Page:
TRENTON — It may stand to reason that if students are required to be 6 feet apart from one another there would be fewer disciplinary problems.
School principals throughout the district say they are seeing a reduction in needed discipline among students since returning to in-school instruction, but the distance may not be the only reason.
“The kids just seem so happy to be here,” said Connors Emerson Principal Barb Neilly recently. “I think it was a long spring and summer for some of them and they’re just really happy to be here.”
Pemetic Elementary School Principal Rhonda Fortin, who has also seen a decrease in disciplinary referrals this school year, agreed with Neilly.
“The reasons for this vary, but at the top of the list, I believe, is that students are excited to be back in school,” Fortin said in an email to the Islander. “School provides structure and time to be with their friends, both of which contribute to children’s sense of happiness.”
Fortin, along with a few of the other elementary school principals, listed a number of contributing factors to what is different about this school year. Outside of having to keep proper distance, students are learning in smaller groups, not transitioning as much during the day, having lunch delivered to their classroom, operating in a more structured environment and getting more time outside.
“Kids do well with boundaries,” said Tremont Consolidated School Principal Jandrea True. “They go outside in their pods. They are developing close-knit communities. It’s really interesting to watch.”
Trenton Elementary School Principal Mike Zboray explained being 6 feet apart, while standing in line and seated in the classroom, can eliminate most disciplinary referrals.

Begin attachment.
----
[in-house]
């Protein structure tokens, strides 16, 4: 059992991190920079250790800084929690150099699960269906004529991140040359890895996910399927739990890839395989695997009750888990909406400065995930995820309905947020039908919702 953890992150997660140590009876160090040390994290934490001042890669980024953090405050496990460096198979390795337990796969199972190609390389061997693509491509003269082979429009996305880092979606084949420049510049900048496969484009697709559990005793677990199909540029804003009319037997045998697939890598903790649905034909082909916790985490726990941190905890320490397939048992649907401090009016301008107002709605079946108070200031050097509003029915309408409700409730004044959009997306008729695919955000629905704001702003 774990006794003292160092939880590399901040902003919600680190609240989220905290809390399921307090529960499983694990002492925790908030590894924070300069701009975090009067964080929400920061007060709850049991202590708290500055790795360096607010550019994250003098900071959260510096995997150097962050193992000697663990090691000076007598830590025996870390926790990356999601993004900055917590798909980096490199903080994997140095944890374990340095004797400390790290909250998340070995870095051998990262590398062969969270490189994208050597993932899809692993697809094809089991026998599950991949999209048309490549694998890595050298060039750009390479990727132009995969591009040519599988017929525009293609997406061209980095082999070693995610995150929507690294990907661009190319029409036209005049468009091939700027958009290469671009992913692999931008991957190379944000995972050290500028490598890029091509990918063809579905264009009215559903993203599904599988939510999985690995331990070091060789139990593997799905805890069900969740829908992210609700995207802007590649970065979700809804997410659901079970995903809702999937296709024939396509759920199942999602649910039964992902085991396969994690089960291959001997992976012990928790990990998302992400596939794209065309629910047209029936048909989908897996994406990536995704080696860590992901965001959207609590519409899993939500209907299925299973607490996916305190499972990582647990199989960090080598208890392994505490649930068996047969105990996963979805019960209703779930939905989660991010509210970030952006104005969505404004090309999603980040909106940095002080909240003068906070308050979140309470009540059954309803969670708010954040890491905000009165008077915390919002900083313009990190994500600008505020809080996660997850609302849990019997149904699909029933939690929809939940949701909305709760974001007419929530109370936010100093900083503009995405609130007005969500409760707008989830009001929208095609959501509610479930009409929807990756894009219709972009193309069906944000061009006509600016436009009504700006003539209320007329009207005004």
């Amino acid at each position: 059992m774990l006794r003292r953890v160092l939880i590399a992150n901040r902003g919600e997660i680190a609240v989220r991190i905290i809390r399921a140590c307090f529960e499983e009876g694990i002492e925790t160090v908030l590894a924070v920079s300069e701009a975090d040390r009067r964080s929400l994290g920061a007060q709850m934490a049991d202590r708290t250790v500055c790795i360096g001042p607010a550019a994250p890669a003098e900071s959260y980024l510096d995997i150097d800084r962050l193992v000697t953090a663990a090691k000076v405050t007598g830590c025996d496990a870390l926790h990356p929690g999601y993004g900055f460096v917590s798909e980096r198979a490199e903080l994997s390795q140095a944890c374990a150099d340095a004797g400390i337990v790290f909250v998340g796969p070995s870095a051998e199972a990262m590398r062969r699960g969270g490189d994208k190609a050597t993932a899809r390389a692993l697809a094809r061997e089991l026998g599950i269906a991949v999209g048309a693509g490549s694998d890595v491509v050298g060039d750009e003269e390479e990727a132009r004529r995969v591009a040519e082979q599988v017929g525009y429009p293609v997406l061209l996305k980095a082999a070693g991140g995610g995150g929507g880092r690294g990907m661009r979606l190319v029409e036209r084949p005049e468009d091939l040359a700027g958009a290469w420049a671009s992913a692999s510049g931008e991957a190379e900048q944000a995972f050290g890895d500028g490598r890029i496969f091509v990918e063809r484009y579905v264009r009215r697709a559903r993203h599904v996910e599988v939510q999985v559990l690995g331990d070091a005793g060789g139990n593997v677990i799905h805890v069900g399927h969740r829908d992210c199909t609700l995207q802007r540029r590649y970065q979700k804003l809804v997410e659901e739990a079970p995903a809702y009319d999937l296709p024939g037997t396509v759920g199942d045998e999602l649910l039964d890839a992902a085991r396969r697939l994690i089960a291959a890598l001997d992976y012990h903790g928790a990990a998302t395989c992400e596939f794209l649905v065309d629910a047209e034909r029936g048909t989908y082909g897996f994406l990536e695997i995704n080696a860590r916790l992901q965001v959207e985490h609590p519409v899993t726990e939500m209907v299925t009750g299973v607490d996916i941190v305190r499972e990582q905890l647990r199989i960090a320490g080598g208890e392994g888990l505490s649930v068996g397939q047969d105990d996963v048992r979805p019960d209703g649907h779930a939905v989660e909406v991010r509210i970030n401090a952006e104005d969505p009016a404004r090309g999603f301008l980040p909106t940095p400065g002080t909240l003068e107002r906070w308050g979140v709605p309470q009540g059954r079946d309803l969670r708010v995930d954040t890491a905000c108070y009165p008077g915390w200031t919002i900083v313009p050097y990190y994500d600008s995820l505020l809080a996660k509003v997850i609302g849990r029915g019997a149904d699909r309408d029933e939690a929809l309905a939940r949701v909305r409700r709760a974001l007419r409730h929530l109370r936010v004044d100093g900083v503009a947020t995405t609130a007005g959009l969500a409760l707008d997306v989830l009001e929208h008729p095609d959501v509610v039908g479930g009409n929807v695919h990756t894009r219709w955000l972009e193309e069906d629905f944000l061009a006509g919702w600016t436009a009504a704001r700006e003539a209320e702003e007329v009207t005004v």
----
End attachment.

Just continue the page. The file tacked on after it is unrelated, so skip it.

“It’s harder to nudge the person in front of you,” he said in a conversation with the Islander. “It’s all those things that proximity lends a place for kids to be more mischievous. In the halls, everyone’s constantly being regulated to stay 6 feet apart; even the adults need reminders. All of that lends to heightened oversight.”
While there has been a decrease in disciplinary referrals, they have not completely gone by the wayside.
“I wouldn’t say it’s eliminated everything,” said True. “Those challenges have been replaced with new challenges. There’s some kids that this structure may be harder for.”
For the most part, students who previously required more attention and support may be having a difficult time, but others are thriving in the current situation.
“Some kids who you would think would have a really hard time are doing really well,” said Zboray. “The kids have been great. Their willingness to abide by all these rules in order to be together. They thrive and they need it.
“I try to let kids know as often as possible how impressed I am,” he added.